Will there be any change in Sutter’s methods, though? He and others have indicated in conversations in seasons past that his approach has mellowed, perhaps, from his earlier days of coaching.
“The game’s changed,” he said. “I’ve coached in three or four different decades now, so you’ve had to evolve and adapt with the game. I think there are big changes in the style of play that we’ve played, even from the first Cup, when I first came here. There’s a big difference. If you look, the biggest difference is personnel. You’re looking at significant change again this summer. Just in the last three years, you’re probably going to have 10 different players. That’s a lot, and you have to be able to adjust. At the same time, your core group has pretty much remained in place, and then the young players, and there are players that are going to be here long-term, so my role in it even more is to draw out of more and to help them more.”
In regards to the off-season schedule, from now through the start of training camp, which Sutter noted will begin on September 22, he’ll continue to follow Ontario on their playoff run, which continues through this weekend and into next week. (Ontario leads San Diego two games to one.)
“Hopefully they get to play for at least one or two more series and then they have a good summer,” he said. “Hey, there’s a reason they’re not full-time NHL players yet. But certainly with a good summer, and if they’re healthy in training and know that they’re given a good opportunity, I don’t think we have to get into names, but it’s very clear that the players that went up and down this year [have been impressive during the AHL playoffs].”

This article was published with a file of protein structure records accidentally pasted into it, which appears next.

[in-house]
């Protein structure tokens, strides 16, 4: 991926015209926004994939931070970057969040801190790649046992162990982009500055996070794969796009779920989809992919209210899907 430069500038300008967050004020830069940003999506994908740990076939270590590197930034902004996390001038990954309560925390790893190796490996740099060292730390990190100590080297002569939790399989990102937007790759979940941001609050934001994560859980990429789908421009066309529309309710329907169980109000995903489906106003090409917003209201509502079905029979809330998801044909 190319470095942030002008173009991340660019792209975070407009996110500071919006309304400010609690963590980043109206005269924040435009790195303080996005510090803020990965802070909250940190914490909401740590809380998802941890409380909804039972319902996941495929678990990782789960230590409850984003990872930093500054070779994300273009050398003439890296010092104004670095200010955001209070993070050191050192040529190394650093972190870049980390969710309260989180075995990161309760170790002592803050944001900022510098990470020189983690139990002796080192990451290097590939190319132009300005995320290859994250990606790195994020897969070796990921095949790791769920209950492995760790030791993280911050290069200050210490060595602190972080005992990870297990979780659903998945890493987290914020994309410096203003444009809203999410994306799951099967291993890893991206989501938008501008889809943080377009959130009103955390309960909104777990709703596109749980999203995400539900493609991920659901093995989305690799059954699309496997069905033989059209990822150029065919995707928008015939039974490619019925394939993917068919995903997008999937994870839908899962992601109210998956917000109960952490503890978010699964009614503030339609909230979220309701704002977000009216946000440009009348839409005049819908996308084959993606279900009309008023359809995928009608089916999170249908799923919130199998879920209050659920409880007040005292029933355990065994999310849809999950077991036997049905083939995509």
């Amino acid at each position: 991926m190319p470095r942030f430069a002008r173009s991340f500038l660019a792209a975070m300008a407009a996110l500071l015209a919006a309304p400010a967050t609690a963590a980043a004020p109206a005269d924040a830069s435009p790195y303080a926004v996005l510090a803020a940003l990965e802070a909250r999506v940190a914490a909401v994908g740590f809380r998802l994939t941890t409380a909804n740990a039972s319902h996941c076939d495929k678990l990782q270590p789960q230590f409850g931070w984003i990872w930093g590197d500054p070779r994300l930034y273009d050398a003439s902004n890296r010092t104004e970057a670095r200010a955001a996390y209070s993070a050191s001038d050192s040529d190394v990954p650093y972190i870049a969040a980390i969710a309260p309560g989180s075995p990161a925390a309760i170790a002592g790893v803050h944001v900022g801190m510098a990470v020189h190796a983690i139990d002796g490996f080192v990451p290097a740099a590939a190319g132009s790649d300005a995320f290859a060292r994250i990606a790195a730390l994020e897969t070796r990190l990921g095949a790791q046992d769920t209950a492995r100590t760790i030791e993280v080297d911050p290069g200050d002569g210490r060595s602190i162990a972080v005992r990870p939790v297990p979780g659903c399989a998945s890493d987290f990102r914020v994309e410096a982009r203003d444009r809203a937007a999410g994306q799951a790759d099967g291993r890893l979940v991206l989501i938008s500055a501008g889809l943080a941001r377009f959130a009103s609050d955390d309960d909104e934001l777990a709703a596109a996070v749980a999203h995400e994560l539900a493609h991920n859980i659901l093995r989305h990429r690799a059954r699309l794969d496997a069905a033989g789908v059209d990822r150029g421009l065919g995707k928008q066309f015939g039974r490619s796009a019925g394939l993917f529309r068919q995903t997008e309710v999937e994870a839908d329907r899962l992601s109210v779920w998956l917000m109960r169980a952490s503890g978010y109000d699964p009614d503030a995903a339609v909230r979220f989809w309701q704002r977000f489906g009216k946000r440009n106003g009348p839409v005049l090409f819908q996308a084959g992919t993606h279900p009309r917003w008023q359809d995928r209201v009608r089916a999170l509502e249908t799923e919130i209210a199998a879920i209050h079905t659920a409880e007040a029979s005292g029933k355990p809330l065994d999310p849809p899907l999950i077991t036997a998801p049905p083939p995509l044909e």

From there, he’ll continue to monitor players coming out of injuries – he noted that Alec Martinez, who recently underwent shoulder surgery, should be “participating in everything” by August 1 – and assist in several facets following the NHL Draft on June 24-25.
“I think post-draft, it’s important to come back in and meet a lot of those players in a different setting – players that are coming out here for development camp for a few days, that’s important,” he said. “I think that as the years have gone along here, because of our facility, you have more players staying here now and training so they’re not all over the world. That’s important that they can actually use the facility and the coaches can be here off-and-on to facilitate any work that they need, so that’s important. And pretty soon, because of the difference of schedules this year, because of the number of the players that have world cup duties – guys like Kopi, who also have Olympic qualifier tournaments – there’s lots going on. It’s not like you set your date at when rookie camp is. There are critical dates all through the summer.”
He noted that World Cup players will be on 12-week conditioning programs and others will be on 15-to-16-week programs in the lead-up to training camp.
As noted earlier and indicated by Sutter on the conference call, Associate Coach John Stevens and assistant coaches Davis Payne and Bill Ranford are expected to return as well. They’ll work alongside a familiar force who doesn’t view this new contract as a bookend on his coaching career.
“This is not a new contract, this is an extension,” he said. “I look at it like I have lots of coaching left, so I don’t look at it in that light. That’s sort of a question where you’re aging somebody out or they’ve got one more year of high school or I’ve got another class in. I don’t look at it like that.”